Real estate commercial

Publish date

31 January 2024

Energy efficiency standards update

On 20 September 2023 Rishi Sunak announced that the Government would scrap proposed improvements to minimum energy efficiency standards (MEES). Since that announcement, it has been confirmed that this will apply to the proposed change (a minimum Energy Performance Certificate rating of C from 2025 for new tenancies and 2028 for existing tenancies)  for domestic properties only. The position in respect of non-domestic properties remains unclear.

This article focuses on the latest updates to be aware of when considering MEES. The two most recent of which are:

1) The Energy Act 2023

2) The Government’s response to the Climate Change Committee’s Annual Report.

Energy Act 2023

The Energy Act 2023 received Royal Assent on 26 October 2023. The scope of the Act is wide ranging and highlighted here are only those parts relating to energy efficiency standards.

What has changed?

The Act enables future legislative changes by empowering the government to implement secondary legislation over a wide range of energy related topics – Part 10 of the Act is focused on energy performance of premises. There are therefore no immediate amendments or additions made to the current energy efficiency standards for properties. Though, as and when the government do decide to act, this legislation could be relied upon to facilitate such a change.

The relevant provisions of the Act found in Part 10:

  • Section 250 which allows the Secretary of State to make regulations for the purposes of existing premises:

‘(a) enabling or requiring the energy usage or energy efficiency of premises to be assessed, certified and publicised

(b) enabling or requiring possible improvements in the energy usage or energy efficiency of premises to be identified and recommended

(c) restricting or prohibiting the marketing and disposal of premises on the basis of whether their energy usage or energy efficiency has been assessed, certified or publicised.’

The explanatory notes to the Act confirm that such powers are intended to permit government to amend, revoke or replace existing energy performance standards.

  • Section 251 enables similar regulations to those envisaged in respect of existing premises to be made for new premises. New premises are those which are being constructed or adapted, or which it is proposed to construct or adapt.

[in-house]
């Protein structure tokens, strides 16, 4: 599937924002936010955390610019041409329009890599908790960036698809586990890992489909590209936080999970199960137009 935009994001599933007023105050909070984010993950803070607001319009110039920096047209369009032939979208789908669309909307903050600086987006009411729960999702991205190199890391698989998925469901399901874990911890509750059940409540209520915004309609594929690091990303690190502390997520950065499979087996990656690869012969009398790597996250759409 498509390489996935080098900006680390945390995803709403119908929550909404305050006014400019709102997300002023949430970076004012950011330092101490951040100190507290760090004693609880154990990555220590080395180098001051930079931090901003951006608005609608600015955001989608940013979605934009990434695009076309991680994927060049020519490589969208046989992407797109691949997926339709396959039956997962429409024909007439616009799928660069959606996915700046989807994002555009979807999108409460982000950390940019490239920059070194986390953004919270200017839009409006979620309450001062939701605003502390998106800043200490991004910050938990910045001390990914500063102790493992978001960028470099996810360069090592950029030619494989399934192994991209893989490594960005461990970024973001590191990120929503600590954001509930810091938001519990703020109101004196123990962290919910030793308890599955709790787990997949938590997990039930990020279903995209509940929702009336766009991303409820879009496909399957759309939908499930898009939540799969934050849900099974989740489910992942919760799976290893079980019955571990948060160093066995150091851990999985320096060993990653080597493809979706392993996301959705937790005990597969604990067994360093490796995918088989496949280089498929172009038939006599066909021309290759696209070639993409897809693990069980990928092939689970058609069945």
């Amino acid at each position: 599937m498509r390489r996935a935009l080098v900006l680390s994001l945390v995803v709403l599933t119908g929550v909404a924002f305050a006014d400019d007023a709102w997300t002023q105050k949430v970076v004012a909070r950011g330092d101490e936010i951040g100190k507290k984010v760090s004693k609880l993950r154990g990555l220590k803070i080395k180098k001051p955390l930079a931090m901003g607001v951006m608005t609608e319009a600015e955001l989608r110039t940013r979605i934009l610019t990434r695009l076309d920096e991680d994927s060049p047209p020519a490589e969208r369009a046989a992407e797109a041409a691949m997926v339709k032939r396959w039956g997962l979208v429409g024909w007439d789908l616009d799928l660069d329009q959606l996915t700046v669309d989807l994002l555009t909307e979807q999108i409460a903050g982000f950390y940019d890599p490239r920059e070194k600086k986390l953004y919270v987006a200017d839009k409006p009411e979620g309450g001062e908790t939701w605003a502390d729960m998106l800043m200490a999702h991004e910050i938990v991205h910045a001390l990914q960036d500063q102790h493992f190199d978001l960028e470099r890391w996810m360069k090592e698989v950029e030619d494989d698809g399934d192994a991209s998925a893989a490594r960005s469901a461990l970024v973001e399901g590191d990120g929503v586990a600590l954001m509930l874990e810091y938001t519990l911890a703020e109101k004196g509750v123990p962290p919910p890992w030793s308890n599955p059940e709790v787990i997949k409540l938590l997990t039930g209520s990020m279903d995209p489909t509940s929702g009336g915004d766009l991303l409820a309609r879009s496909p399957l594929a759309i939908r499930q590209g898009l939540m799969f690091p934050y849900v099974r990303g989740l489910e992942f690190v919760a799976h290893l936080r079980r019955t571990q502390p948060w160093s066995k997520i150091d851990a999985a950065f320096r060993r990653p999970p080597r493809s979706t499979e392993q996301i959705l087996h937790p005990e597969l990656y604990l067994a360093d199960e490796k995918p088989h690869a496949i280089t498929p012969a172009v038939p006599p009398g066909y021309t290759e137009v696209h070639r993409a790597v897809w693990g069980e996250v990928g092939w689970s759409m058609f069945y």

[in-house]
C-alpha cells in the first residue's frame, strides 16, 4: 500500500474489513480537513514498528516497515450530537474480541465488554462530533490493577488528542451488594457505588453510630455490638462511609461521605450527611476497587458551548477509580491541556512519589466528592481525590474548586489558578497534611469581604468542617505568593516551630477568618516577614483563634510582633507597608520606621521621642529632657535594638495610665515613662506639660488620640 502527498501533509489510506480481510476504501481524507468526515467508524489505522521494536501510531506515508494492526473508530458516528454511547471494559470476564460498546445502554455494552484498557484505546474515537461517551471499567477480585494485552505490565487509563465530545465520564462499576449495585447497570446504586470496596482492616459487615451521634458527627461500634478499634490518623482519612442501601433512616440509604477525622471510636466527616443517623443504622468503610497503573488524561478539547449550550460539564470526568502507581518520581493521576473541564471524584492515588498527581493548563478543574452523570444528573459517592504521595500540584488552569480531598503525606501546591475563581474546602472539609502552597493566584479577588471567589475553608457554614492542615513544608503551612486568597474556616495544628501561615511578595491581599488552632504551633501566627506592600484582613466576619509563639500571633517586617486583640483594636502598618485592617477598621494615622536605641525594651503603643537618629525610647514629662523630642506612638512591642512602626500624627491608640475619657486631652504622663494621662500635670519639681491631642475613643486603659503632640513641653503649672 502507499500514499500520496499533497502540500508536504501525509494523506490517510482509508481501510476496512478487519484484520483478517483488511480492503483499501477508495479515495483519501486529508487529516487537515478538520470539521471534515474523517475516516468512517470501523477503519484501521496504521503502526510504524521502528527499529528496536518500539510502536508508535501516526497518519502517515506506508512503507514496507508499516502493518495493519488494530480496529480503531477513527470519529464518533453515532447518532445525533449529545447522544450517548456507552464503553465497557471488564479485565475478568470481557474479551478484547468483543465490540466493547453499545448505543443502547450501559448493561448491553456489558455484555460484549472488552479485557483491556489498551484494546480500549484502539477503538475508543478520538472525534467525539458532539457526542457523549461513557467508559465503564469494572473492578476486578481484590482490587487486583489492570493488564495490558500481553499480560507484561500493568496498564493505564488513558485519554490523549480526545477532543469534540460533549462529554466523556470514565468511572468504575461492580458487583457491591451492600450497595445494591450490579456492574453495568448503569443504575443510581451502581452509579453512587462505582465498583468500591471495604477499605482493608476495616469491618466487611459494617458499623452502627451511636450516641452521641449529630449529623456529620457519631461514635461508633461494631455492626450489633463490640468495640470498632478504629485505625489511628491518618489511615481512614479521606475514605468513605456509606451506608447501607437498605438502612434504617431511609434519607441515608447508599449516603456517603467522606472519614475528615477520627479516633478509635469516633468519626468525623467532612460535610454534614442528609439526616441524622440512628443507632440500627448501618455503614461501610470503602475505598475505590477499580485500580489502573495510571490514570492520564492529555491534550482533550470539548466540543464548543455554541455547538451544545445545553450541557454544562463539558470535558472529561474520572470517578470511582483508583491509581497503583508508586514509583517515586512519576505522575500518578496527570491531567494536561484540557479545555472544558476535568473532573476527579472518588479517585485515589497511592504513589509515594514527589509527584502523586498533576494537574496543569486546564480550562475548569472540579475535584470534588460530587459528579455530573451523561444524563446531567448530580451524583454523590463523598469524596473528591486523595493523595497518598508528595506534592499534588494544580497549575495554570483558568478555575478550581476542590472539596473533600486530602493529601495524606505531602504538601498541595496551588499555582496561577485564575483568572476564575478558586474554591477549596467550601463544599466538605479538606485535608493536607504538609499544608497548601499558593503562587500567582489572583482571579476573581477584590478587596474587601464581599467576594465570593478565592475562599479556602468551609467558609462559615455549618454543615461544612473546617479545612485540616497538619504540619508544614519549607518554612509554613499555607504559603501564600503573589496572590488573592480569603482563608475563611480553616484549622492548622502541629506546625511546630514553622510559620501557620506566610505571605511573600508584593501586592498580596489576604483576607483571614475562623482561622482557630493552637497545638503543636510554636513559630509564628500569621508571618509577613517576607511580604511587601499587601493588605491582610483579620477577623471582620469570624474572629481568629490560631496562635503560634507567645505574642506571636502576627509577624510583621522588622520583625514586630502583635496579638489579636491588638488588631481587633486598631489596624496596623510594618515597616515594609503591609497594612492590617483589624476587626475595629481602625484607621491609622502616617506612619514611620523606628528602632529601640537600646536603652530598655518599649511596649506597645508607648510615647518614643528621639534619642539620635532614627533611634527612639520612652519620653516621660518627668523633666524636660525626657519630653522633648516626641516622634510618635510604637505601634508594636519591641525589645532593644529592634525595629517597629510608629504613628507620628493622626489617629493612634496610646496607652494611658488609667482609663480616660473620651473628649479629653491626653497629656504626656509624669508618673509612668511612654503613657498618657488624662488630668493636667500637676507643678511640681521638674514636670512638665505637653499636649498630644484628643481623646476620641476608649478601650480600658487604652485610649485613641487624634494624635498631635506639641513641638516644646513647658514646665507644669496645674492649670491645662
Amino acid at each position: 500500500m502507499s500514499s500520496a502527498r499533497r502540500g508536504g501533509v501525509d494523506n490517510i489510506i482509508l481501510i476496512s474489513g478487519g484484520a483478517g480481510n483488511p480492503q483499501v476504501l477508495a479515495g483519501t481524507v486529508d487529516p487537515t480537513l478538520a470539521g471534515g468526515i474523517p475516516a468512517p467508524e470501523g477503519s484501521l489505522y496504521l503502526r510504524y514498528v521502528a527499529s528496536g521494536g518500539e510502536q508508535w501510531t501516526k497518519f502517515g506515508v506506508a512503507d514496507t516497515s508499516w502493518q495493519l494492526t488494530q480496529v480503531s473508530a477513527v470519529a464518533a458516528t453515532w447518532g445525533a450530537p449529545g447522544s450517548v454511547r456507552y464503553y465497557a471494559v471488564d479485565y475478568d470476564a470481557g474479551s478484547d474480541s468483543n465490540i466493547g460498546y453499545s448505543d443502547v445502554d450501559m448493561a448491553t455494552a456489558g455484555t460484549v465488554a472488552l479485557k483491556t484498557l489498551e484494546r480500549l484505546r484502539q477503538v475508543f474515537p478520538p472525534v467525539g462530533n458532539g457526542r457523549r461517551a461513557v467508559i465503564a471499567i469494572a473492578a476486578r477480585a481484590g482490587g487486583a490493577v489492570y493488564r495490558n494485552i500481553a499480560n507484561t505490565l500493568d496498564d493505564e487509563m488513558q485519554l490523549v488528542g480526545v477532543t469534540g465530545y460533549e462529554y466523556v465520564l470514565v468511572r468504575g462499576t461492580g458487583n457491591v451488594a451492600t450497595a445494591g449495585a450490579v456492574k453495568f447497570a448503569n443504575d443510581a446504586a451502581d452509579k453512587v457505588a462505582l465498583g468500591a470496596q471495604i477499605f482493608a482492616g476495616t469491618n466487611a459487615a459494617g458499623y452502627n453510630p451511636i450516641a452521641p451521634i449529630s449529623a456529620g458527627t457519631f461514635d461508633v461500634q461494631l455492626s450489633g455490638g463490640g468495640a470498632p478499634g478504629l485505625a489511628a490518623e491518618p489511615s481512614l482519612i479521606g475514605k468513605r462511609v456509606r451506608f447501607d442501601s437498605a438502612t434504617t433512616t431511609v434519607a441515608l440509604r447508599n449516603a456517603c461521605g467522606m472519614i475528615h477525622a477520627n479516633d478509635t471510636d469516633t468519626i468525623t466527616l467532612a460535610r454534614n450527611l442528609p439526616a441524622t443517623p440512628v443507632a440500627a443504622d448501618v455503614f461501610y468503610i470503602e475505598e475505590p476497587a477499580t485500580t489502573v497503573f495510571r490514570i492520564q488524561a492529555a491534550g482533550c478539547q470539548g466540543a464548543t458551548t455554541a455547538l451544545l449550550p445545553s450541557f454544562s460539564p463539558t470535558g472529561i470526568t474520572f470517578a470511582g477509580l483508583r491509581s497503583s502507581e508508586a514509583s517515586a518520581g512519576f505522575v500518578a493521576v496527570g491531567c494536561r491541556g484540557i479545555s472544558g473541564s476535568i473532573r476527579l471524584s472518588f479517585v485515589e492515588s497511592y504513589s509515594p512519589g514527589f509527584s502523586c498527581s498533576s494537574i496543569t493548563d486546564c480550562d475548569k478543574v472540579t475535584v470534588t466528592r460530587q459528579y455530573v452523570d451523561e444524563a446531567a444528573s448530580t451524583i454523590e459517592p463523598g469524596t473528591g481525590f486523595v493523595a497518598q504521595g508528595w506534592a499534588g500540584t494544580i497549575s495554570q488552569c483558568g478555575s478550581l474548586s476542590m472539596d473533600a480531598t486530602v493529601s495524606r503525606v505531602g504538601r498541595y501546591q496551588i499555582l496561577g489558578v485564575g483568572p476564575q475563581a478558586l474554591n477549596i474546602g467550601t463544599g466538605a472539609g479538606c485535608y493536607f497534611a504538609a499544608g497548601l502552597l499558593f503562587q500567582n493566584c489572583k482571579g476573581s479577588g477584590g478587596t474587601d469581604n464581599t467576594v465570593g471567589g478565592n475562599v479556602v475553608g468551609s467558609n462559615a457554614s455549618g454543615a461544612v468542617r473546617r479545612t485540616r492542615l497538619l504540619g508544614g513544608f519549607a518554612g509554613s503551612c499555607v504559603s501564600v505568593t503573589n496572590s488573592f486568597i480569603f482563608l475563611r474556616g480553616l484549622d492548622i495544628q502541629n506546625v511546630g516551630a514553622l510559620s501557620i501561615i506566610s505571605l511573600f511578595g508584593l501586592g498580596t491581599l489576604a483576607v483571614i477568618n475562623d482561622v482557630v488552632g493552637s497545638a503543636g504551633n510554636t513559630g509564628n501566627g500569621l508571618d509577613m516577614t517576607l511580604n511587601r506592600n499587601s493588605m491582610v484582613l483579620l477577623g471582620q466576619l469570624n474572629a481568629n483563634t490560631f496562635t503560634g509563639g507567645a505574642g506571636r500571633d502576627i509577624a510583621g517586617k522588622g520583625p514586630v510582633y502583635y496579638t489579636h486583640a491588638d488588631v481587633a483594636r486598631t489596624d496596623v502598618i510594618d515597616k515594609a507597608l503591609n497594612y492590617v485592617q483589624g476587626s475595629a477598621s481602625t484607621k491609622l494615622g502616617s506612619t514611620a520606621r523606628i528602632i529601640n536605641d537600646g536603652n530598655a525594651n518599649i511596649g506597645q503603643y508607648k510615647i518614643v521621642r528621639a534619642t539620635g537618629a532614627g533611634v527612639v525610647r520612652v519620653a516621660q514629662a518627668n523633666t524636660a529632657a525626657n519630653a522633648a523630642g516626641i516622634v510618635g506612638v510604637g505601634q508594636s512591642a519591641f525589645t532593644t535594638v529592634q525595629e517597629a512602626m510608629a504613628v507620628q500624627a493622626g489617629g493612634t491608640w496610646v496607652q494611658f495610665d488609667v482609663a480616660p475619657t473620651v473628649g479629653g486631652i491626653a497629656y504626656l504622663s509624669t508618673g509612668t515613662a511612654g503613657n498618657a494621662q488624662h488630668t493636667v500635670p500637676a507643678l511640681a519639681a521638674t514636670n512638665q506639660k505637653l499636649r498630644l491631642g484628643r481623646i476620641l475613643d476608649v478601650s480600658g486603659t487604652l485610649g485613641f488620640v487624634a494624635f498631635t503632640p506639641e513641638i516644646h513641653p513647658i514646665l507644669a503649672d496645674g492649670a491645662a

It remains to be seen what changes the government will make.

Response to the Climate Change Committee’s Annual Report

The government’s response to the Climate Change Committee’s Annual Report may be considered a more insightful update to their current position.

Published on 26 October 2023, the Department for Energy Security and Net Zero have stated as follows:

‘We have reviewed the responses to our consultation on minimum energy efficiency standards in the non-domestic private rented sector and are working hard to review the policy design to ensure it remains fair and appropriate for landlords and tenants. We plan to publish this in due course. The proposed timelines within the original consultation will require updating to allow sufficient lead in time for landlords and the supply chain.’

The comments made do not suggest that the government will scrap the proposed tightening of MEES for non-domestic premises. The likelihood seems to be that the original proposed deadlines for increasing MEES requirements in non-domestic property (a minimum Energy Performance Certificate rating of C by 2027 and B by 2030) are to be eased but not scrapped. The publication of their plan with further detail is awaited.

Although, with political uncertainty ahead, it could well mean that the position changes once again later this year.

Our expert Real Estate team are keeping abreast of the ever changing landscape that is unfolding in this area. Please do get in touch if you are unsure of your current duties as a property owner or tenant and require legal advice.


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